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Holly Piper

Head of CAF Venturesome

Charities Aid Foundation

What’s more important - more money, or more of the right money?

9 December 2019


A recent clutch of articles and initiatives around investing for impact have raised a number of interesting points about how getting more of the ‘right’ capital can at times conflict with ‘getting more’ capital into social investment.

As a passionately impact-first social investor, I strongly believe that social organisations need more affordable, patient and risk-bearing capital.  Affordable and patient investment is available when an organisation is judged to be lower-risk.  When a social organisation has an asset base (such as a building) or a strong trading track record, they can typically take on long-term secured debt from a commercial bank to meet their financing needs.  This type of lending can generate a modest financial return – which is why banks keep providing it!

But if you don’t have assets, decades of strong growth or a fairy godmother, as a social organisation seeking investment your options are more limited.  Despite the growth of the social investment sector in recent years, there is still significant unmet demand - as CAF Venturesome’s pipeline attests to. And philanthropic capital is well-suited - with a couple of key caveats - to providing this type of social investment.

However (first caveat!), the pool of philanthropic capital may be very big – likely £65bn and counting – but it is finite, and so needs to be used well.  For many social investors – trying to fit the square peg of risk-averse capital into the round hole of higher-risk demand – this means “blending” – using a small proportion of philanthropic capital to provide a first loss layer to subsidise other, more commercial, capital.  Is blending a good idea?  I’d argue yes when necessary – i.e. at a deal level.  For example, a grant-making trust committing a £0.5m grant to leverage £3m commercial capital in order to support a highly-scalable but untested social venture with a £3.5m investment need; because without the grant, the investment would not have been made. 

A pile of coins

But it is exactly because this resource of philanthropic capital is so finite – so precious – I’d argue that it should not be used so readily at a market level to de-risk “commercial” capital.  Attracting more “commercial” money (pension money, commercial banks, individual investors, institutions etc.)  into social investment is brilliant.  But, clearly, the higher the risk-adjusted return expectations of an investor, the more philanthropic capital is used as a subsidy (so the quicker this is used up); or the higher the price of the social investment (which is borne by the social organisation borrowing).  As Richard Litchfield has recently argued powerfully, social organisations are reluctant to borrow at the high interest rates prevalent in the sector.  And we know – from research and from our conversations with the dozens of social organisations we speak to each month – how important the perceived and actual affordability of social investment is.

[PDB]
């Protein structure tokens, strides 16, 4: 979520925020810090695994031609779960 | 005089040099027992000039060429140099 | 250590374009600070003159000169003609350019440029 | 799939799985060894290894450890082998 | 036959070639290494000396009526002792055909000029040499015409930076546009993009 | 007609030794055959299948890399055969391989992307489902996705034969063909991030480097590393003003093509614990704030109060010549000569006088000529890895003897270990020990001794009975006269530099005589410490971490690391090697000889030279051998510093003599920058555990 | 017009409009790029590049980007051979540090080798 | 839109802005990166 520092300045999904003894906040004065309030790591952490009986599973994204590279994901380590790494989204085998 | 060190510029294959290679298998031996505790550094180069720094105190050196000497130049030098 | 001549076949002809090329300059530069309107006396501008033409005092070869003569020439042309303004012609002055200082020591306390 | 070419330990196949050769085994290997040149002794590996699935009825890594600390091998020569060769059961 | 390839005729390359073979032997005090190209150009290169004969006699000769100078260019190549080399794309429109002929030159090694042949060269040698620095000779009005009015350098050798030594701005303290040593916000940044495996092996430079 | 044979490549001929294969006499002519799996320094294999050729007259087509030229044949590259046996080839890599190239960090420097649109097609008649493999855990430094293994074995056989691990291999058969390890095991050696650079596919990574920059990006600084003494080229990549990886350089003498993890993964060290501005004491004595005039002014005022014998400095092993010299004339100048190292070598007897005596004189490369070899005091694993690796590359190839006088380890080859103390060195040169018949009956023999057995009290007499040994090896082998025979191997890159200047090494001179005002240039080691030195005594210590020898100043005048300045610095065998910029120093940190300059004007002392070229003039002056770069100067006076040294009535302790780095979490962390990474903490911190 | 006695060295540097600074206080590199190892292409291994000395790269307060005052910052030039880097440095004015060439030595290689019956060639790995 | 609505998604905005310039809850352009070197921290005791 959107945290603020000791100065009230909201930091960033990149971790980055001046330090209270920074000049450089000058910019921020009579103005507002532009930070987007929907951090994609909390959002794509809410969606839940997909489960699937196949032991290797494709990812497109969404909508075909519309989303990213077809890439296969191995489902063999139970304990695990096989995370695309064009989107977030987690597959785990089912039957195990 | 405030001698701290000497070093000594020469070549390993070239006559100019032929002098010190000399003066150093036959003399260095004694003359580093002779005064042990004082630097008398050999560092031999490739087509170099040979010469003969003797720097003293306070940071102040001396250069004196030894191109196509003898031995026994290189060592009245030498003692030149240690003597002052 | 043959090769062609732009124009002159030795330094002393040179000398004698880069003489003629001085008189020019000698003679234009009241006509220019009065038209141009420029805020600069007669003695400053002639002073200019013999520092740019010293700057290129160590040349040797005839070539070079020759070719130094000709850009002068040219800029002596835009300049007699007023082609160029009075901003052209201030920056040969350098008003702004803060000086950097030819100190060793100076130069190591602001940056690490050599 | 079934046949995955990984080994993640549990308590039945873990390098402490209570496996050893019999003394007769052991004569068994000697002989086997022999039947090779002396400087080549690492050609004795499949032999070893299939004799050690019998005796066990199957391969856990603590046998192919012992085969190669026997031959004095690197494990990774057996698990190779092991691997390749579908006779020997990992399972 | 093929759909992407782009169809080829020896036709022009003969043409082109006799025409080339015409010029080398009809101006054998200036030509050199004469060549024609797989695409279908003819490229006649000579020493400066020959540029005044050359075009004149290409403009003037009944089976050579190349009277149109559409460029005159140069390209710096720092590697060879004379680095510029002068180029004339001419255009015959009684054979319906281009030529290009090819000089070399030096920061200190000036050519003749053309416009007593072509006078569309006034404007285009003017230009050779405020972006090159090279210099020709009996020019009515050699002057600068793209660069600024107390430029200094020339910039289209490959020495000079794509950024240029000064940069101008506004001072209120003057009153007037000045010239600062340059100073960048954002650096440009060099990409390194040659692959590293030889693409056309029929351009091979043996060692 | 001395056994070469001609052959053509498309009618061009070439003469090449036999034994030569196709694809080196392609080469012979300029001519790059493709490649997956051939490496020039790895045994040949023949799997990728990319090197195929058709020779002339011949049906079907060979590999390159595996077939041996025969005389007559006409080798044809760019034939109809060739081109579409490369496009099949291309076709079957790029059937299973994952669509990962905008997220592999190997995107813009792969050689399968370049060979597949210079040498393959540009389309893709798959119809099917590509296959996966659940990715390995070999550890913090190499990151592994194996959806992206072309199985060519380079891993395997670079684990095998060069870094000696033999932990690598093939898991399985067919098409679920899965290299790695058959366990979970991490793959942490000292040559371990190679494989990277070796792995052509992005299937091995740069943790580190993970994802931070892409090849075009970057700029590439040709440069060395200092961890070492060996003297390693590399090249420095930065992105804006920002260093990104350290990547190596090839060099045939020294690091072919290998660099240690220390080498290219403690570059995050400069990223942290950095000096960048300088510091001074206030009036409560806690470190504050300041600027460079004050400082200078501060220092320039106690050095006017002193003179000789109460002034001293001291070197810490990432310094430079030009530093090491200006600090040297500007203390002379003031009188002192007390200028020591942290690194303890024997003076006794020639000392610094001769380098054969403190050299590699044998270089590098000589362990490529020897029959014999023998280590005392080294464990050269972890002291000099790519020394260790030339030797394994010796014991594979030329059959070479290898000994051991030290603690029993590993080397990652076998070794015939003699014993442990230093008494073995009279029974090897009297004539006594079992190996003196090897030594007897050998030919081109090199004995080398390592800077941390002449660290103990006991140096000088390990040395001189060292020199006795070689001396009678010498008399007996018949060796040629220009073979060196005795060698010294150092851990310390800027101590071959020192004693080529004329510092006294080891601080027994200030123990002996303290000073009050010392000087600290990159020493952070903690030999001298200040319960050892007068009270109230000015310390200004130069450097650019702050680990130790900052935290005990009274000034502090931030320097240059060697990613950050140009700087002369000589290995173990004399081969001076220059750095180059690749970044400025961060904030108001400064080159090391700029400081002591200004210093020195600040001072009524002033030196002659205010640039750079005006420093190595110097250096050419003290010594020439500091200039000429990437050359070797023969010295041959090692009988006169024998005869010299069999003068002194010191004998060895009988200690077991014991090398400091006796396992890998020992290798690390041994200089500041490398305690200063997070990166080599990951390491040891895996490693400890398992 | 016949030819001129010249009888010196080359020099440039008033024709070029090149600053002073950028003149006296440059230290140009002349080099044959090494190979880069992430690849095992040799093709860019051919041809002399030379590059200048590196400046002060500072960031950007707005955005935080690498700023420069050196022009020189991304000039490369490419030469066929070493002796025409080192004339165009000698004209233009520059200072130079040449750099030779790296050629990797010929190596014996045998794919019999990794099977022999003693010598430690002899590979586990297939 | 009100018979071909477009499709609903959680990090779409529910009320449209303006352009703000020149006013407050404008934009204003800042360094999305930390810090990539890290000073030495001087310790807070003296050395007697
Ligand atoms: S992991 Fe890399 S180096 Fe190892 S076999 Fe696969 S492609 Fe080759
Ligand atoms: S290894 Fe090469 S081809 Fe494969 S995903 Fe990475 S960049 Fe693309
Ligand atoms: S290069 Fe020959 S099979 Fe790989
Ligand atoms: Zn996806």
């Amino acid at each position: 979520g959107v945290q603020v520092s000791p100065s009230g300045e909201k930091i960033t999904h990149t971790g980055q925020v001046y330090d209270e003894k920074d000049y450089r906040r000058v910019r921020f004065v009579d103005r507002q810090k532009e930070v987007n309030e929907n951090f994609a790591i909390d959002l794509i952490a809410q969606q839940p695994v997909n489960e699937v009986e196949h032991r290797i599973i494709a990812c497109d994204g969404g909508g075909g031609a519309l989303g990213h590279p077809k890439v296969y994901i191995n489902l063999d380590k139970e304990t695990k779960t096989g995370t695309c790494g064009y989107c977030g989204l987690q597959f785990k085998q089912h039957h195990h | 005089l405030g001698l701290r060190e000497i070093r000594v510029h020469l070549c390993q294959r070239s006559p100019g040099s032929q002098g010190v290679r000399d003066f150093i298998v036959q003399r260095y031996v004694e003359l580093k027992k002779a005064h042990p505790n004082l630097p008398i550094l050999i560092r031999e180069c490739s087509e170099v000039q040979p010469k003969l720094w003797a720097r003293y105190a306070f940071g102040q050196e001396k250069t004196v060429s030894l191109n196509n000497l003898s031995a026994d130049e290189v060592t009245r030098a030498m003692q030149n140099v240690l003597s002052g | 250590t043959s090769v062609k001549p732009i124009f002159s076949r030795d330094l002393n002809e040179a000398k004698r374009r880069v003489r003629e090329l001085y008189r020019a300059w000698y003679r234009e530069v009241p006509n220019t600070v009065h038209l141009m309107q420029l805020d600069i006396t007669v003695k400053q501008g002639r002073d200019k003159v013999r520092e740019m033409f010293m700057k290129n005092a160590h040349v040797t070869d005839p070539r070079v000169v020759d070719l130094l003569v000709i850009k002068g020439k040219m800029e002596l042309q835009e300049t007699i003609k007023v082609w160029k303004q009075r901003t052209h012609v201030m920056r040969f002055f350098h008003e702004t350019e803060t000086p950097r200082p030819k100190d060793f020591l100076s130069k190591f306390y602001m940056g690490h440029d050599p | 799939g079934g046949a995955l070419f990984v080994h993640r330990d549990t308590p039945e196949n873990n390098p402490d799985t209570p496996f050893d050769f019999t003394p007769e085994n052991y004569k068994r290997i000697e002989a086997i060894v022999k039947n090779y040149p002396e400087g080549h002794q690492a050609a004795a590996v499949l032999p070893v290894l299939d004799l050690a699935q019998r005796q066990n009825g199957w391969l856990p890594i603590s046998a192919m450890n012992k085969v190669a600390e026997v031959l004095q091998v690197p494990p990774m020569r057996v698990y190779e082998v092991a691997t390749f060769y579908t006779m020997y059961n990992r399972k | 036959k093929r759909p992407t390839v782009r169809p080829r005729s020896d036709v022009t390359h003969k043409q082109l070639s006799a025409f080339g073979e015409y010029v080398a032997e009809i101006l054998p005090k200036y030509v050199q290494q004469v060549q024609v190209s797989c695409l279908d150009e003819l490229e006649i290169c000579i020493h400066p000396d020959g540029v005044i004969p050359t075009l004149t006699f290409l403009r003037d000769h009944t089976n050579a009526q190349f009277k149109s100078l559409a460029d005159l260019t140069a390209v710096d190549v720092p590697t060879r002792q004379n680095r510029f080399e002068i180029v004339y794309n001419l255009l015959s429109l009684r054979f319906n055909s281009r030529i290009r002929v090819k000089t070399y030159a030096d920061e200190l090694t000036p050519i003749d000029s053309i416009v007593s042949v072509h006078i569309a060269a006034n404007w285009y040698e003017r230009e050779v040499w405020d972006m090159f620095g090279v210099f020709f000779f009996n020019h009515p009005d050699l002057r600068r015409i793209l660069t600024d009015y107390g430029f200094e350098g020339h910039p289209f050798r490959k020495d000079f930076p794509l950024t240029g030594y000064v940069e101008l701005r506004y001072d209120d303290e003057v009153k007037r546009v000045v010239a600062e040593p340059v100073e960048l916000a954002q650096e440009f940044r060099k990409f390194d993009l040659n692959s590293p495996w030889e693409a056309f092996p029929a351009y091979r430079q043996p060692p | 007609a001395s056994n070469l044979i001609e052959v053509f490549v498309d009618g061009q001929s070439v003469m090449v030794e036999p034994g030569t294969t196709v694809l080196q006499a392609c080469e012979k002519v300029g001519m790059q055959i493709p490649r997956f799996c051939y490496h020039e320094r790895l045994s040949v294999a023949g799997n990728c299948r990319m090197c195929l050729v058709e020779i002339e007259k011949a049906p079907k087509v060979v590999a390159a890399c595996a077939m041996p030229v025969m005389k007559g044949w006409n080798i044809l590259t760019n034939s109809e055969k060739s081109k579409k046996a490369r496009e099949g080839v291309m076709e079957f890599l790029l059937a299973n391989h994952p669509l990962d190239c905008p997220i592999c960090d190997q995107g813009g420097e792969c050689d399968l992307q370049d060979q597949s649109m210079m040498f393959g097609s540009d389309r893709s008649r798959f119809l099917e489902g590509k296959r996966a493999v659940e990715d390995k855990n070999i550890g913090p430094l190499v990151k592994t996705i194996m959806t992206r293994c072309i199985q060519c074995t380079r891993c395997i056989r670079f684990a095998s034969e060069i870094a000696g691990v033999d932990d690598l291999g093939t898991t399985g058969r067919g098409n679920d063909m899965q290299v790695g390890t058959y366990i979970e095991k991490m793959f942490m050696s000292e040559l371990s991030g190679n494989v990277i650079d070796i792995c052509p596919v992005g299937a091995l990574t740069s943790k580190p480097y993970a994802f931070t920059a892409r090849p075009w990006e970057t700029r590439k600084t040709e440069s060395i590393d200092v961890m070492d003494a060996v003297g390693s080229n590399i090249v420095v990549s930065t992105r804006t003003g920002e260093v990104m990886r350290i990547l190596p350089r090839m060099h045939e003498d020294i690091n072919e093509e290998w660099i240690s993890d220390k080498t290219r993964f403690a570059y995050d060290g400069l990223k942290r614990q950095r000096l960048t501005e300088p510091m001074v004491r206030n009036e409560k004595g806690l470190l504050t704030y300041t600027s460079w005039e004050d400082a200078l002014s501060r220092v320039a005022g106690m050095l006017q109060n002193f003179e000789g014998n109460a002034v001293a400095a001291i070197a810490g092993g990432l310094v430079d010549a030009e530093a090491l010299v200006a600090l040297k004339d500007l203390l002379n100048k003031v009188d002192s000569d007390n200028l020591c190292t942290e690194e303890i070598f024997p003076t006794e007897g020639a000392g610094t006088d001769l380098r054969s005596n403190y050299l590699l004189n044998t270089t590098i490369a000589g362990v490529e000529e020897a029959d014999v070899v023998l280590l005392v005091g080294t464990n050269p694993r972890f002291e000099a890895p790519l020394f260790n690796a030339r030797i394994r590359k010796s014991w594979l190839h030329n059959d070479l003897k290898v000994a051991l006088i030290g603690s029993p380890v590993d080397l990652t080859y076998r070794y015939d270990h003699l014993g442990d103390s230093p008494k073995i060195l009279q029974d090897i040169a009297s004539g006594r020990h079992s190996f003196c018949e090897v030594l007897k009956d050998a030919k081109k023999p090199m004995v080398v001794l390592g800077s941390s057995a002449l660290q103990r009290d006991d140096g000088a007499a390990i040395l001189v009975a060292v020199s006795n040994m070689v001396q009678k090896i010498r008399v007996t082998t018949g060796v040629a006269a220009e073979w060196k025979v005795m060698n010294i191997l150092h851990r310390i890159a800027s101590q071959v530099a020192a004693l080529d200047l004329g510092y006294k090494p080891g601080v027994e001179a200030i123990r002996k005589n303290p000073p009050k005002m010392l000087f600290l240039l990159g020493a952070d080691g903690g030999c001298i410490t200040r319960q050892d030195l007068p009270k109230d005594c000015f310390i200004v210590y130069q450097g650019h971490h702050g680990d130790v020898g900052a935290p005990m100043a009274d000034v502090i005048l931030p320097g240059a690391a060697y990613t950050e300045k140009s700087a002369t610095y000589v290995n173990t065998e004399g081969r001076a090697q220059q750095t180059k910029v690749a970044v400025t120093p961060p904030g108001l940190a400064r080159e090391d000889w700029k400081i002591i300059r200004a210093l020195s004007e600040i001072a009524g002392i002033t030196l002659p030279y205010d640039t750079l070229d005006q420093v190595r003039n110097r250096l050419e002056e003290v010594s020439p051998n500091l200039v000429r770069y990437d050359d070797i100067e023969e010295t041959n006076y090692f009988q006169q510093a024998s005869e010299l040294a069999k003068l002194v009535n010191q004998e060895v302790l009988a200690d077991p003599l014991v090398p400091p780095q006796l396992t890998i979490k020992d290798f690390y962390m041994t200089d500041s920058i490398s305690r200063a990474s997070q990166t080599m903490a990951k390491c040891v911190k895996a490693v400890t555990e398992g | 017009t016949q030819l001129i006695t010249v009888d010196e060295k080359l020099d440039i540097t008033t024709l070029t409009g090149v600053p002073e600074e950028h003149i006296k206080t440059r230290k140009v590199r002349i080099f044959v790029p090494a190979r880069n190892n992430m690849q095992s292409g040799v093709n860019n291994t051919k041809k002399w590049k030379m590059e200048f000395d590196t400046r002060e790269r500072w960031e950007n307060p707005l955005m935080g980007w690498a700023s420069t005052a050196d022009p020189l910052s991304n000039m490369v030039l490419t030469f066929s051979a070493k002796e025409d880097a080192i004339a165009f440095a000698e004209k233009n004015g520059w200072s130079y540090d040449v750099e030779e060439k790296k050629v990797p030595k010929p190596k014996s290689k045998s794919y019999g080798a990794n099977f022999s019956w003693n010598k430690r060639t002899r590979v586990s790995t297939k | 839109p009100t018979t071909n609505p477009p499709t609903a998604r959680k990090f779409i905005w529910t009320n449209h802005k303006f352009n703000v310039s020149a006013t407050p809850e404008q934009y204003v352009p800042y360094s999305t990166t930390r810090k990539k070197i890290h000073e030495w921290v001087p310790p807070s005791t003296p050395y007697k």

I am keen to see lower prices in the social investment sector (including by CAF Venturesome) where possible.  But I do not think that this necessitates ‘using up’ more philanthropic capital in subsidies.  Instead, I believe that social investors should “pay more” for higher impact – this might mean taking a risk that they otherwise wouldn’t, or accepting a lower financial return.  Therefore to expand the pool of the “right” capital in the UK social investment market, I believe that investors should raise their impact expectations, and lower their financial return expectations.

This is clearly easier said than done.  But a few funders – including some of the recently-formed dormant-asset organisations such as Fair4All Finance – are beginning to act in this way.  And my hope is that recent initiatives – particularly the launch of the ambitious Impact Investing Institute, and the forthcoming SEUK commission on social investment – are a brilliant opportunity to reset the dial on the ‘right’ price for social investment.

Holly Piper, CAF Venturesome

As an aside: CAF Venturesome’s social investment funds are designed to provide social investments which are as affordable, risk-bearing and patient as possible.  Our unsecured loans usually have an interest rate of 6.5%, which contributes towards our operating costs; we use philanthropic capital to make our social investments and are super open that we expect a small negative return for funders in our main social investment fund; we still have some work to do on “patience” admittedly, but we’re working on it!



If you want to know more about a social investment from CAF Venturesome or want to use your philanthropic capital to support our fund, talk to our team on 03000 123 300 or email us at venturesome@cafonline.org and we’ll be happy to help.


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